Whelen Modified star Ted Christopher is often called simply by his initials – “TC.” Finding great success early in 2011 racing with a broken hand, however, “TC” might best stand for “Tough Customer.”
Christopher claimed his sixth career Whelen Southern Modified Tour Saturday night at Caraway Speedway, holding off a remarkable late race charge by Thomas Stinson and John Smith. For Christopher, it was his third NASCAR Modified victory in as many weeks, capping a run that has seen him win the Thompson Icebreaker and last week’s WSMT South Boston 150 despite driving with a broken hand. Ironically, it was Christopher’s first start at Caraway since incurring the hand injury there March 13th.
George Brunnhoelzl, III and Andy Seuss led the 20-car field to the green and while Brunnhoelzl would pace the first few circuits, Christopher quickly charged from fourth place on the grid to the lead on lap six. A series of cautions would keep the field bunched up from that point forward, but overall, Christopher would not be seriously challenged until late in the event.
While Christopher set sail, most of the Whelen Southern Modified Tour regulars had adventuresome nights. Andy Seuss qualified well but spun early and could never recover, finishing 13th. Zach Brewer then had mechanical issues on a mid-race restart and lengthy repair left him 15th. Next to go was L.W. Miller, who entered the event looking for his record seventh Caraway victory. Suspension issues ultimately left Miller 18th. Finally, James Civali, running third most of the race, was involved in a late tangle in turn four and finished 10th.
Stinson appeared as though he would join the ranks of Tour regulars suffering a poor finish for much of the race. He fell a lap down early, had his clutch fall to the floor on several occasions, and even had an electrical fire spark inside his racecar. But a Lucky Dog put Stinson back on the lead lap and, much like he had done in the Tour season opener at Caraway in March, made a late-race charge that rocketed him into contention.
Stinson tracked down the dominant duo of Christopher and Brunnhoelzl, sliding in front of Brunnhoelzl to take the runner-up position with just fifteen laps to go. Stinson had then run down Christopher when on lap 137 Gary Fountain’s wild ride changed the complexion of the race.
Fountain, making his first Whelen Southern Modified Tour start, had had trouble for much of the evening, running several laps down and having already been involved in several solo spins when the incident occurred. Coming out of turn four, Fountain drifted up with another lapped car on his outside. The two hooked, sending Fountain’s car shooting right into the frontstretch wall. In a shower of sparks, Fountain’s car’s right-front climbed nearly the entire height of the concrete barrier before landing back on all four wheels.
Fountain was uninjured.
The ensuing restart ultimately seemed to hurt Stinson, trapped in the outside line, as did Civali’s spin that brought out yet another caution to make the race end under a green-white-checkered. Christopher and Stinson ran side-by-side for an entire lap after taking the green, but Christopher pulled in front for good as he took the white and Stinson couldn’t quite make a move on TC before the checkers fell.
In Victory Lane, Christopher revealed that a lot more than Stinson stood between him and the trophy.
“The last 13 laps, I think, the power steering let go,” said Christopher, “and that was a pretty dangerous thing with my hand.” Christopher admitted his hand hurt for most of the latter stages of the race, something he attributed to the typical lack of forward grip at Caraway that required a little more tug on the wheel.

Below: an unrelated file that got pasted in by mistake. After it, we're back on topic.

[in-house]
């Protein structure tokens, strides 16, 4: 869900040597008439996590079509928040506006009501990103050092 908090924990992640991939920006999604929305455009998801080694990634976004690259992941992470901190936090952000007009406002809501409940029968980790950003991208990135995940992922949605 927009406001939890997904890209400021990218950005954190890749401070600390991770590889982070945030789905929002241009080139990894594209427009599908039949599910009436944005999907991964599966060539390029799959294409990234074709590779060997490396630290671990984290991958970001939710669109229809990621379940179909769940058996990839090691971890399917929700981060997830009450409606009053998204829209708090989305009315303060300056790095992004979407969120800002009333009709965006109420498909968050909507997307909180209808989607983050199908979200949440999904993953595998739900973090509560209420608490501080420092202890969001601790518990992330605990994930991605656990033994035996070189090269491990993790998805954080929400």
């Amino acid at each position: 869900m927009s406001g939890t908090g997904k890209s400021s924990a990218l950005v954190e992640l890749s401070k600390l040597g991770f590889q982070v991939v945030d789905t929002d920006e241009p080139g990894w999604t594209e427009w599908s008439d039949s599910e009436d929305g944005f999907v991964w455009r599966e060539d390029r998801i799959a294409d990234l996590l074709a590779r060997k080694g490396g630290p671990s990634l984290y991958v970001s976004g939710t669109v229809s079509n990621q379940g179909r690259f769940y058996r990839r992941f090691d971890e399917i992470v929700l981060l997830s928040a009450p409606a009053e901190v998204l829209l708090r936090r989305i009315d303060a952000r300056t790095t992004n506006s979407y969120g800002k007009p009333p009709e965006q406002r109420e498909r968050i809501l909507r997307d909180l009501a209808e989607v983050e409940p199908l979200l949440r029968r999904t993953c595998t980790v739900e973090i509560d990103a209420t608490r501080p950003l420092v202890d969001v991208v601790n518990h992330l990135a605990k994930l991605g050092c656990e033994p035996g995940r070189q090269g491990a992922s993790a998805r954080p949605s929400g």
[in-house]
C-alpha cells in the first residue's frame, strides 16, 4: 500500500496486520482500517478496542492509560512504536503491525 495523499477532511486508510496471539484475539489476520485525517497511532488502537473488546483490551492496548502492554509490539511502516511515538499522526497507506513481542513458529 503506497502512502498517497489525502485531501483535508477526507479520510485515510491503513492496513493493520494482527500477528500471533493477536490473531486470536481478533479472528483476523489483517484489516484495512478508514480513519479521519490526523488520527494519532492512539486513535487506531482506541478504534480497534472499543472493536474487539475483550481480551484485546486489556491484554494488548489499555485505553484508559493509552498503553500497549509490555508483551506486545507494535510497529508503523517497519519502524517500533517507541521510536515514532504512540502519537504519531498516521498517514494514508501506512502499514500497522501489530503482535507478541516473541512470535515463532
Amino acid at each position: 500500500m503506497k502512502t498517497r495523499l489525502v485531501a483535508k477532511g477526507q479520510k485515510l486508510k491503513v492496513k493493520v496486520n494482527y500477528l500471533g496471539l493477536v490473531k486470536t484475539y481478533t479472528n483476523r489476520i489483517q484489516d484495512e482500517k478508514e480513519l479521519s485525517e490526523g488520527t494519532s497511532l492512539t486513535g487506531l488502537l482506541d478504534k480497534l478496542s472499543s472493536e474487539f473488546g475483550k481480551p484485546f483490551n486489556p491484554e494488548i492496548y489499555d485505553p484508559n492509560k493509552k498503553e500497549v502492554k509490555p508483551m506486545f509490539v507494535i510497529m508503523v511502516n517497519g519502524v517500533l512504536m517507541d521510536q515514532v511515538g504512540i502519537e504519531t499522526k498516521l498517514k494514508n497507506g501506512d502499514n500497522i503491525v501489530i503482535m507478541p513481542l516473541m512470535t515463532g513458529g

Stinson, while a little dejected after coming so close to his first series victory, seemed to relish his ability to come through as a late-race charger.
“There’s a rumor going around that they’re starting to call us ‘The Sleeper’,” Stinson boasted, “because we start at the rear and come to the front.”
John Smith continued a solid start to his season, also making a late-race charge to the front that left him third.
“We tried to ride the first 75 laps,” said Smith. “My car was good on the long run.”
Brunnhoelzl, for his part, looked to be in good shape when he rolled to his first pole of the year, turning in a 15.944 second lap in qualifying to edge Andy Seuss by fourteen-hundredths of a second. Dogging Christopher for most of the race, Brunnhoelzl ultimately couldn’t hold off the hard-charging duo of Stinson and Smith in the waning laps. His fourt- place finish, coupled with five bonus points for leading the race early, allowed his points lead over Smith to remain steady at 75 markers.
Burt Myers did not compete in the series for the second straight week while recovering from injuries incurred in a Supermodified crash at Ace Speedway earlier this month. Myers, however, is still aiming to compete in the Denny Hamlin Short Track Showdown at Richmond this Thursday. Myers’ fill-in, Lee Jeffreys, finished a respectable ninth.
Before the Whelen Southern Modified Tour feature, Caraway’s local divisions entertained the fans. The Limited Late Model Division ran a thirty-lap feature won by Junior Kendrick and the Late Model Division ran a fifty-lap feature by B.J. Mackey.
The Whelen Southern Modified Tour now begins a long hiatus after a busy spring. The Tour doesn’t return to action until coming back to Caraway on July 1st. Most of the tour’s regulars will instead focus their attention towards Bowman Gray Stadium’s Modified Division title. That wildly popular North Carolina facility drops the green flag on their season this Saturday.